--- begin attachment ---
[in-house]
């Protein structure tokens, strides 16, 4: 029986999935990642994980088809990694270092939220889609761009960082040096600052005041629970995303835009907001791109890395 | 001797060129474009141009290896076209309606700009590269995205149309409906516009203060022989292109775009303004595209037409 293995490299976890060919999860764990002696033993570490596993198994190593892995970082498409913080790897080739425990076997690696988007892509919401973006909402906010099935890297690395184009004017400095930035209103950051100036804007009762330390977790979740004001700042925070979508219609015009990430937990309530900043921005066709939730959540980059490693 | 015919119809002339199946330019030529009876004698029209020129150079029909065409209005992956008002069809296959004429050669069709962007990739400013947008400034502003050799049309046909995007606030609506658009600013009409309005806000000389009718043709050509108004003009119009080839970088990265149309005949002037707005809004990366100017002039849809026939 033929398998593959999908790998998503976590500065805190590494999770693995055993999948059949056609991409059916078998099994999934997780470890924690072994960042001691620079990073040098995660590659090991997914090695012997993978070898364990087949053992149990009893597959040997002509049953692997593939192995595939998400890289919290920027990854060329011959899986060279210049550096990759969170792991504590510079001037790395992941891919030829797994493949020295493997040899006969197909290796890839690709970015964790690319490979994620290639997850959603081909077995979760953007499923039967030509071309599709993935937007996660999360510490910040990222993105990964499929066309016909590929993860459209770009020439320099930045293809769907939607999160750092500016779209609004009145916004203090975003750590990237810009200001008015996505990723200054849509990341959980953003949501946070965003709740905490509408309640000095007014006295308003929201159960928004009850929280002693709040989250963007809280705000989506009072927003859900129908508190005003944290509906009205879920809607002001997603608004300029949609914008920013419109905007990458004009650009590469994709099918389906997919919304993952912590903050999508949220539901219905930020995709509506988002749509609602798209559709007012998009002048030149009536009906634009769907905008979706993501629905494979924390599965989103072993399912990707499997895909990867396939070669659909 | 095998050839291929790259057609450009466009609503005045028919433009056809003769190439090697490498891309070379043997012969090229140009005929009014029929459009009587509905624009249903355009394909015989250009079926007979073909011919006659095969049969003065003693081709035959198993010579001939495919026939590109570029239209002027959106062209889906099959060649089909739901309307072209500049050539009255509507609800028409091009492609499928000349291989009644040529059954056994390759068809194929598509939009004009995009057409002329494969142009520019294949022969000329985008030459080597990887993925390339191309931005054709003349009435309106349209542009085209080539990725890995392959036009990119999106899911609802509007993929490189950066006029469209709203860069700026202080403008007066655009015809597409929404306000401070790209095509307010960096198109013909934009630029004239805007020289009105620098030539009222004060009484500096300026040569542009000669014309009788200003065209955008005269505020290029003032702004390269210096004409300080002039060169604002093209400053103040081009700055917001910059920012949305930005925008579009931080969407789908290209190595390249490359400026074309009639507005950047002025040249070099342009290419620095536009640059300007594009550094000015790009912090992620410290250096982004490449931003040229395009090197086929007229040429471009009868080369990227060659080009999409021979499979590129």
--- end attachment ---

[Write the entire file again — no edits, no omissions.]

[in-house]
């Protein structure tokens, strides 16, 4: 029986999935990642994980088809990694270092939220889609761009960082040096600052005041629970995303835009907001791109890395 | 001797060129474009141009290896076209309606700009590269995205149309409906516009203060022989292109775009303004595209037409 293995490299976890060919999860764990002696033993570490596993198994190593892995970082498409913080790897080739425990076997690696988007892509919401973006909402906010099935890297690395184009004017400095930035209103950051100036804007009762330390977790979740004001700042925070979508219609015009990430937990309530900043921005066709939730959540980059490693 | 015919119809002339199946330019030529009876004698029209020129150079029909065409209005992956008002069809296959004429050669069709962007990739400013947008400034502003050799049309046909995007606030609506658009600013009409309005806000000389009718043709050509108004003009119009080839970088990265149309005949002037707005809004990366100017002039849809026939 033929398998593959999908790998998503976590500065805190590494999770693995055993999948059949056609991409059916078998099994999934997780470890924690072994960042001691620079990073040098995660590659090991997914090695012997993978070898364990087949053992149990009893597959040997002509049953692997593939192995595939998400890289919290920027990854060329011959899986060279210049550096990759969170792991504590510079001037790395992941891919030829797994493949020295493997040899006969197909290796890839690709970015964790690319490979994620290639997850959603081909077995979760953007499923039967030509071309599709993935937007996660999360510490910040990222993105990964499929066309016909590929993860459209770009020439320099930045293809769907939607999160750092500016779209609004009145916004203090975003750590990237810009200001008015996505990723200054849509990341959980953003949501946070965003709740905490509408309640000095007014006295308003929201159960928004009850929280002693709040989250963007809280705000989506009072927003859900129908508190005003944290509906009205879920809607002001997603608004300029949609914008920013419109905007990458004009650009590469994709099918389906997919919304993952912590903050999508949220539901219905930020995709509506988002749509609602798209559709007012998009002048030149009536009906634009769907905008979706993501629905494979924390599965989103072993399912990707499997895909990867396939070669659909 | 095998050839291929790259057609450009466009609503005045028919433009056809003769190439090697490498891309070379043997012969090229140009005929009014029929459009009587509905624009249903355009394909015989250009079926007979073909011919006659095969049969003065003693081709035959198993010579001939495919026939590109570029239209002027959106062209889906099959060649089909739901309307072209500049050539009255509507609800028409091009492609499928000349291989009644040529059954056994390759068809194929598509939009004009995009057409002329494969142009520019294949022969000329985008030459080597990887993925390339191309931005054709003349009435309106349209542009085209080539990725890995392959036009990119999106899911609802509007993929490189950066006029469209709203860069700026202080403008007066655009015809597409929404306000401070790209095509307010960096198109013909934009630029004239805007020289009105620098030539009222004060009484500096300026040569542009000669014309009788200003065209955008005269505020290029003032702004390269210096004409300080002039060169604002093209400053103040081009700055917001910059920012949305930005925008579009931080969407789908290209190595390249490359400026074309009639507005950047002025040249070099342009290419620095536009640059300007594009550094000015790009912090992620410290250096982004490449931003040229395009090197086929007229040429471009009868080369990227060659080009999409021979499979590129």